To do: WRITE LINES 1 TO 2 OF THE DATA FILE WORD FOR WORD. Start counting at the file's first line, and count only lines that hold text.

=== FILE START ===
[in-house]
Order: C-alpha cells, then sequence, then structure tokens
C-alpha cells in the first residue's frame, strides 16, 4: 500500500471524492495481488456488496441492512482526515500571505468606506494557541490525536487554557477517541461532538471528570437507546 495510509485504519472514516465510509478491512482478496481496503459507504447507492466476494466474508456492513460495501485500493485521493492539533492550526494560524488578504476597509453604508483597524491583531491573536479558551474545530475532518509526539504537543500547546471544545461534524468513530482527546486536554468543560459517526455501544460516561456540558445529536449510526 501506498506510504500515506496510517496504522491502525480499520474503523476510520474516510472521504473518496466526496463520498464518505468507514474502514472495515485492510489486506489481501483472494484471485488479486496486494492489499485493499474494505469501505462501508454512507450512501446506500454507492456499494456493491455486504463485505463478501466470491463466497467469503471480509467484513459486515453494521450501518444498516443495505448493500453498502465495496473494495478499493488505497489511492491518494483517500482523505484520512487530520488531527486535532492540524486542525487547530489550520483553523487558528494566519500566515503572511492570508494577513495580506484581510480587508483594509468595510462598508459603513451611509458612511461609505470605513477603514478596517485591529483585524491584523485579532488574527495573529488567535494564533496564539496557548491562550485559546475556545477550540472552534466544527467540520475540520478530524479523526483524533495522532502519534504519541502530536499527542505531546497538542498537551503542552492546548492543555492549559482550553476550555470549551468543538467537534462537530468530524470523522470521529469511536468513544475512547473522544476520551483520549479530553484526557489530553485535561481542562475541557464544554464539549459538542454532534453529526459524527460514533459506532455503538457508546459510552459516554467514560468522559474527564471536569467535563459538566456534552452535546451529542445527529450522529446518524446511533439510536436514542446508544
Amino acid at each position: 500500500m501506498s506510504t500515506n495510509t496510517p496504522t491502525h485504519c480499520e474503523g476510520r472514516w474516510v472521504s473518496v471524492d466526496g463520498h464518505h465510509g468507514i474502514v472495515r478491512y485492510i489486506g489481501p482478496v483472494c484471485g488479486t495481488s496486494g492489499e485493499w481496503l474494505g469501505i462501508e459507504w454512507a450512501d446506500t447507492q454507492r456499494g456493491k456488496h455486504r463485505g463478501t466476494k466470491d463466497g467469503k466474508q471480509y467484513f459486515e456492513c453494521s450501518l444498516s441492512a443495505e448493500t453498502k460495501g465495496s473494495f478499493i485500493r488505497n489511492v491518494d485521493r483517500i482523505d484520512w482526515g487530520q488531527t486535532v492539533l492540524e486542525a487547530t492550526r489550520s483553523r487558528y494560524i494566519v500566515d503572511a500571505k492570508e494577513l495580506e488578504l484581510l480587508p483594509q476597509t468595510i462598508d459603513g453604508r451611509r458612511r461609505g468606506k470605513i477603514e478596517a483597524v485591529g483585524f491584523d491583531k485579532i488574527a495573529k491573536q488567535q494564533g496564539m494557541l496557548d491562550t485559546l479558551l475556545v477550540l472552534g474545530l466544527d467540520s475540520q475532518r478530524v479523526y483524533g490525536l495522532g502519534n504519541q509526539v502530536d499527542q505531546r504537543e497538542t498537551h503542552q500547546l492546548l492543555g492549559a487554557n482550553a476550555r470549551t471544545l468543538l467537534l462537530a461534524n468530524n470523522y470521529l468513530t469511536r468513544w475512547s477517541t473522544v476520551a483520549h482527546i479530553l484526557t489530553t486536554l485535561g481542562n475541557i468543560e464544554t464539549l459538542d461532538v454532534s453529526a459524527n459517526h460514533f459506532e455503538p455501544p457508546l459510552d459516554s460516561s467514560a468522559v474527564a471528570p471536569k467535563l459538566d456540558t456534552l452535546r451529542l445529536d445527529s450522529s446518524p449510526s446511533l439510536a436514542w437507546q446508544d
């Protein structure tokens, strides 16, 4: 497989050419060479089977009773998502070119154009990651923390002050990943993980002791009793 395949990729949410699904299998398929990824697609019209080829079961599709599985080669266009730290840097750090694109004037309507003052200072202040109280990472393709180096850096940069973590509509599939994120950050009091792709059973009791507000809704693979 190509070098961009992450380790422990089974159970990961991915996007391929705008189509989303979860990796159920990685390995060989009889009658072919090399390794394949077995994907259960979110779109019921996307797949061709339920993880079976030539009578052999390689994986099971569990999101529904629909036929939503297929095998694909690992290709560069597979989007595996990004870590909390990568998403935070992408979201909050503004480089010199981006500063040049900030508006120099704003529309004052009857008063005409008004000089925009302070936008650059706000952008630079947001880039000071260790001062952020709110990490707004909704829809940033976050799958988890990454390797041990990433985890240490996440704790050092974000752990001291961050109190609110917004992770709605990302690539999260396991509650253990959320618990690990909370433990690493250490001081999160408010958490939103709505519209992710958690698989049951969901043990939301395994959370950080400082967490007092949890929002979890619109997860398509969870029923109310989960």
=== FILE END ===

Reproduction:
[in-house]
Order: C-alpha cells, then sequence, then structure tokens